The court pointed to the City’s own previous letters, which was consistent with this position. For example, the City had previously advised Mr. Weiss that without full cooperation and compliance in relation to the previous bylaw notice, “your business licence will be reviewed by City Council requesting it be cancelled”. In other words, the City’s own correspondence suggested that it knew City Council only had the authority to revoke the licence. Since Mr. Wise did not have the delegated authority to revoke the business licence, his decision was found to be unlawful.

Although this was sufficient to dispose of the petition, the court went on to consider the two other arguments advanced by the petitioner.

The court found that the City’s letter of December 7, 2020, in which it purported to revoke the petitioner’s business licence, provided no reason or explanation for the decision. Instead, the court found that the decision was based on old information and evidence regarding the uses being made at he Property, even though Mr. Weiss said he complied with the conditions of the licence. The court concluded that the City’s decision was based on nothing other than “assumptions, conjecture and inadmissible hearsay”. The City did not have cause and the decision was unreasonable.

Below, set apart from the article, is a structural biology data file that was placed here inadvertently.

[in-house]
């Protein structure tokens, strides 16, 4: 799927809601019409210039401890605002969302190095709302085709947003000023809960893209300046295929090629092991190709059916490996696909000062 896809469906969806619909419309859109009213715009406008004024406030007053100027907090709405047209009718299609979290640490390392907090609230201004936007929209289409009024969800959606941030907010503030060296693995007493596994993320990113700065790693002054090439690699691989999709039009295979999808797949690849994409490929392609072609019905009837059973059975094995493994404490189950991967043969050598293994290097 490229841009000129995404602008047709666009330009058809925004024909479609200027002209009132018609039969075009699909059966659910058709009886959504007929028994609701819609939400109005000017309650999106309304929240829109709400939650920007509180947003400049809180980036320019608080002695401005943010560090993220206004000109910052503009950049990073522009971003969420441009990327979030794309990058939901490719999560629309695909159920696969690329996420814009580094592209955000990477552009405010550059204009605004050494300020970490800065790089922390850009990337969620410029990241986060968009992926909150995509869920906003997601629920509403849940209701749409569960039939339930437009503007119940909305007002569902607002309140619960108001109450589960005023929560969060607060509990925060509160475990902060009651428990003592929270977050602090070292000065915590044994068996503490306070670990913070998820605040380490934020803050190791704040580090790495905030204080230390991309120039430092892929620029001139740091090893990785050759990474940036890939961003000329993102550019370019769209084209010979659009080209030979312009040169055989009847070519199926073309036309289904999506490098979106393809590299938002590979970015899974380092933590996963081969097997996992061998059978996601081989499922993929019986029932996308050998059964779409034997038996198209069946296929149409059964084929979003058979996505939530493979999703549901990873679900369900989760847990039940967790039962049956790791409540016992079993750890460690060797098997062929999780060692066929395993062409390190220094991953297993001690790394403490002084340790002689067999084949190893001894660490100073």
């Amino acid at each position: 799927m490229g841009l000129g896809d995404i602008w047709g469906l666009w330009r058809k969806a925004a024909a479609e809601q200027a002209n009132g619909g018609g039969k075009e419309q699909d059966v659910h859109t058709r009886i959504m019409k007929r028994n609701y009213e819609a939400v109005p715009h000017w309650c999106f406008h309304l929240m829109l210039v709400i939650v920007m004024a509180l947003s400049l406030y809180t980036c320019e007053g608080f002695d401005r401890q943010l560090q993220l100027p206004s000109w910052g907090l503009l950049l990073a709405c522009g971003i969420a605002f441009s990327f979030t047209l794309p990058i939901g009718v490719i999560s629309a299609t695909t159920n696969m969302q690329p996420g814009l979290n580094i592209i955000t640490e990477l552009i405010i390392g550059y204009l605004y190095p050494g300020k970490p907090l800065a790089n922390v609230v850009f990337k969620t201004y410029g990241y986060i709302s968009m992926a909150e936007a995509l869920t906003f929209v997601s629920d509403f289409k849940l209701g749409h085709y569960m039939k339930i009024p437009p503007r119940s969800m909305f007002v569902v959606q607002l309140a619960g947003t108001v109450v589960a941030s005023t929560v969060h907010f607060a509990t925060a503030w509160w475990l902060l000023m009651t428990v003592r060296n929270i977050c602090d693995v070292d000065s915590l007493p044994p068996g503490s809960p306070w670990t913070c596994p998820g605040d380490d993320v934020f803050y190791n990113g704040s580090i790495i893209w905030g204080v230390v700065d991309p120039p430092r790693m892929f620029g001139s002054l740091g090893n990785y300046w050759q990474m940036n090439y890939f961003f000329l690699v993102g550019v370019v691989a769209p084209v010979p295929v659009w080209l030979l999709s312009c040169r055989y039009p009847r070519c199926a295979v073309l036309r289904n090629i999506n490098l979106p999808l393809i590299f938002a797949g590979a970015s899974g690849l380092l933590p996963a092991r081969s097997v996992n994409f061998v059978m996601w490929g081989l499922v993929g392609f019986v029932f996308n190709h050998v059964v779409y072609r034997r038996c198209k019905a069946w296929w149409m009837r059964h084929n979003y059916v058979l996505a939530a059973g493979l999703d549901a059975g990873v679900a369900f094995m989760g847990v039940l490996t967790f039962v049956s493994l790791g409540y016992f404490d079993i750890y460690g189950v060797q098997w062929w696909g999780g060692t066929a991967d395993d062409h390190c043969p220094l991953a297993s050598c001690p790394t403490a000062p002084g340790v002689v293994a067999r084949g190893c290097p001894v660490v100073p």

The court also found that the petitioner’s rights to procedural fairness were breached. In short, the City’s December 7, 2020 came “out of the blue”. While concerns had been raised in 2016 and a meeting took place in May 2018, no communication was received by the petitioner from the City after that. In the meantime, the City continued to renew the petitioner’s business licence. The court found that the City failed to provide the petitioner with an opportunity to be heard prior to making its decision on December 7, 2020, which was a breach of the most basis principles of procedural fairness. This decision by the court appeared to be largely drive by the inconsistency in the City’s actions and its silence before making the decision in December 2020.

In the end, the court granted the petitioner’s request for an order in the nature of mandamus requiring the City to renew the petitioner’s business licence upon payment by the petitioner of the annual renewal fee. However, the court noted that its decision did not usurp the City’s authority to revoke the business licence if a legitimate reason under the relevant bylaws arose.

This case was digested by Adam R. Way, and first published in the LexisNexis® Harper Grey Administrative Law Netletter and the Harper Grey Administrative Law Newsletter. If you would like to discuss this case further, please contact Adam R. Way at